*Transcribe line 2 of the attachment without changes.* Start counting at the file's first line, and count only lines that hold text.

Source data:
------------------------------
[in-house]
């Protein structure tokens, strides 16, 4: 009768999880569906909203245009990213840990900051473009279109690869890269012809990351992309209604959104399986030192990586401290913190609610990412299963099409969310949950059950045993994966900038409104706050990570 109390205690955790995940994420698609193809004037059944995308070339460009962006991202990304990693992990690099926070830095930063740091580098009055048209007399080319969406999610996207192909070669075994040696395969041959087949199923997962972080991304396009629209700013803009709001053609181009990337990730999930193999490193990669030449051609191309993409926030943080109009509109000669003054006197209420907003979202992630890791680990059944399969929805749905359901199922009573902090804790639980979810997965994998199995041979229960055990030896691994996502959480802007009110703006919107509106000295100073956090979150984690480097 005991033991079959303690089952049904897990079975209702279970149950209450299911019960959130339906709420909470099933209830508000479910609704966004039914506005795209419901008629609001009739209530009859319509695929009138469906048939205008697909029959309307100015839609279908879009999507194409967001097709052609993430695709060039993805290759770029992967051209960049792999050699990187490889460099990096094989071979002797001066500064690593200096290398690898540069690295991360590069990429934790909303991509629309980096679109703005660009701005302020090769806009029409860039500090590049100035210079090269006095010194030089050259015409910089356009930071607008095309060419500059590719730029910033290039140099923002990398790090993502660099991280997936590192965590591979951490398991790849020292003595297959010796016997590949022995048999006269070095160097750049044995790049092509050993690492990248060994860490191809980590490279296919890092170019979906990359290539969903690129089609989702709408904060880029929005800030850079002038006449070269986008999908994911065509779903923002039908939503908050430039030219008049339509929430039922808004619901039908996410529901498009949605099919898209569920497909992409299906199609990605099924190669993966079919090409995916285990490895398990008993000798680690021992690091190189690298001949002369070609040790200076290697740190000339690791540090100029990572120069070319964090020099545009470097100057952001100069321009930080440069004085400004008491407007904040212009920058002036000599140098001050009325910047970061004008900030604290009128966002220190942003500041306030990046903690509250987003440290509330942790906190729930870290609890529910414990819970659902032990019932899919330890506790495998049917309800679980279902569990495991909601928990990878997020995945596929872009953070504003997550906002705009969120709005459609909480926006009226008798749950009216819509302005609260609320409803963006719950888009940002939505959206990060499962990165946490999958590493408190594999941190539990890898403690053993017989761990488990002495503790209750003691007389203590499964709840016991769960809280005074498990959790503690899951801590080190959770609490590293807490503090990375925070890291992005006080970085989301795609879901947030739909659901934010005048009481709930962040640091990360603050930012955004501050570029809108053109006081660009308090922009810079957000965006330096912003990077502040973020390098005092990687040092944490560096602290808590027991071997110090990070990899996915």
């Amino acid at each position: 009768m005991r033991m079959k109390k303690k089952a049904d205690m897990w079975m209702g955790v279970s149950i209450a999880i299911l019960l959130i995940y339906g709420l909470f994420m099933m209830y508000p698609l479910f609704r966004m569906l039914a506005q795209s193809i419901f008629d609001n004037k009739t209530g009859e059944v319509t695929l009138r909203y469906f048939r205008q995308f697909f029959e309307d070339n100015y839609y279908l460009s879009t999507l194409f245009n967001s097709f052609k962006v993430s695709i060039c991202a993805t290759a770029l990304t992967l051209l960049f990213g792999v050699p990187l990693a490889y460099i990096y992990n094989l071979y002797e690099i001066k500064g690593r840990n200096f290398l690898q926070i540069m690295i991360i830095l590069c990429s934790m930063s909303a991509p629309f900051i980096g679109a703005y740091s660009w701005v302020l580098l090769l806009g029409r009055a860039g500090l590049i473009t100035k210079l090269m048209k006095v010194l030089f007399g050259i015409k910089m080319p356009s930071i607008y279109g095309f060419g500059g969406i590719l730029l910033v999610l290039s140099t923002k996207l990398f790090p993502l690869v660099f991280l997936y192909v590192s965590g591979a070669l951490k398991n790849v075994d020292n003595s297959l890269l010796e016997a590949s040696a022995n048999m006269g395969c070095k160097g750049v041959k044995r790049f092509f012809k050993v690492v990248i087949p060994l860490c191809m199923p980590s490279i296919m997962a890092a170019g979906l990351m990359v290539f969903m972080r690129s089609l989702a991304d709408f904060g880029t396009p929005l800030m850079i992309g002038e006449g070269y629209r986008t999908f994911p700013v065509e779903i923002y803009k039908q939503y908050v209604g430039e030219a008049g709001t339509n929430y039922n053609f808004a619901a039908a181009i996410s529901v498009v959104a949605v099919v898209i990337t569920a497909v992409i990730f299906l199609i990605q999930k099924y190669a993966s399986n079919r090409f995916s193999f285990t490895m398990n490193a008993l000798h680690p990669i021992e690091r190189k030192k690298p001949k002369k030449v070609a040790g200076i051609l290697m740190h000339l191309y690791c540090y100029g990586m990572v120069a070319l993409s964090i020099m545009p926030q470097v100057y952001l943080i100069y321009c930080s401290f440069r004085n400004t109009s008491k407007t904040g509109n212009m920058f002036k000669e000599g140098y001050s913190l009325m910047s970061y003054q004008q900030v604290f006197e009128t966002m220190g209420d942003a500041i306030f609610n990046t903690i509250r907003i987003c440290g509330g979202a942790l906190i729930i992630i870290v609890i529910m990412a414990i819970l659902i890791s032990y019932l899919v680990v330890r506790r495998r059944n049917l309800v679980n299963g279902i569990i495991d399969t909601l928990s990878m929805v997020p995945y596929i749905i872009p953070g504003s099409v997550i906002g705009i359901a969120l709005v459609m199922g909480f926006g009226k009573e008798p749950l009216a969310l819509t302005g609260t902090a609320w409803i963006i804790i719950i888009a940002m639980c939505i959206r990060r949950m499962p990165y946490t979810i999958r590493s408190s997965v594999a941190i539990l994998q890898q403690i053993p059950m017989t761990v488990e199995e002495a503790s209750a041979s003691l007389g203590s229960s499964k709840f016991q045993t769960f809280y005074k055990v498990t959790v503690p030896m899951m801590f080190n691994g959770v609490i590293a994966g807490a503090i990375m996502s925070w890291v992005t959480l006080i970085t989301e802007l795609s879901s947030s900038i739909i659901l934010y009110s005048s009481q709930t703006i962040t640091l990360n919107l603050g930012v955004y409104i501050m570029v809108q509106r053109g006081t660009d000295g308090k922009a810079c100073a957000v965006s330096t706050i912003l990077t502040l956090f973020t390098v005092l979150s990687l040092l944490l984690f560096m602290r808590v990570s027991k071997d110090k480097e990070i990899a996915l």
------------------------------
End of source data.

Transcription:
């Protein structure tokens, strides 16, 4: 009768999880569906909203245009990213840990900051473009279109690869890269012809990351992309209604959104399986030192990586401290913190609610990412299963099409969310949950059950045993994966900038409104706050990570 109390205690955790995940994420698609193809004037059944995308070339460009962006991202990304990693992990690099926070830095930063740091580098009055048209007399080319969406999610996207192909070669075994040696395969041959087949199923997962972080991304396009629209700013803009709001053609181009990337990730999930193999490193990669030449051609191309993409926030943080109009509109000669003054006197209420907003979202992630890791680990059944399969929805749905359901199922009573902090804790639980979810997965994998199995041979229960055990030896691994996502959480802007009110703006919107509106000295100073956090979150984690480097 005991033991079959303690089952049904897990079975209702279970149950209450299911019960959130339906709420909470099933209830508000479910609704966004039914506005795209419901008629609001009739209530009859319509695929009138469906048939205008697909029959309307100015839609279908879009999507194409967001097709052609993430695709060039993805290759770029992967051209960049792999050699990187490889460099990096094989071979002797001066500064690593200096290398690898540069690295991360590069990429934790909303991509629309980096679109703005660009701005302020090769806009029409860039500090590049100035210079090269006095010194030089050259015409910089356009930071607008095309060419500059590719730029910033290039140099923002990398790090993502660099991280997936590192965590591979951490398991790849020292003595297959010796016997590949022995048999006269070095160097750049044995790049092509050993690492990248060994860490191809980590490279296919890092170019979906990359290539969903690129089609989702709408904060880029929005800030850079002038006449070269986008999908994911065509779903923002039908939503908050430039030219008049339509929430039922808004619901039908996410529901498009949605099919898209569920497909992409299906199609990605099924190669993966079919090409995916285990490895398990008993000798680690021992690091190189690298001949002369070609040790200076290697740190000339690791540090100029990572120069070319964090020099545009470097100057952001100069321009930080440069004085400004008491407007904040212009920058002036000599140098001050009325910047970061004008900030604290009128966002220190942003500041306030990046903690509250987003440290509330942790906190729930870290609890529910414990819970659902032990019932899919330890506790495998049917309800679980279902569990495991909601928990990878997020995945596929872009953070504003997550906002705009969120709005459609909480926006009226008798749950009216819509302005609260609320409803963006719950888009940002939505959206990060499962990165946490999958590493408190594999941190539990890898403690053993017989761990488990002495503790209750003691007389203590499964709840016991769960809280005074498990959790503690899951801590080190959770609490590293807490503090990375925070890291992005006080970085989301795609879901947030739909659901934010005048009481709930962040640091990360603050930012955004501050570029809108053109006081660009308090922009810079957000965006330096912003990077502040973020390098005092990687040092944490560096602290808590027991071997110090990070990899996915």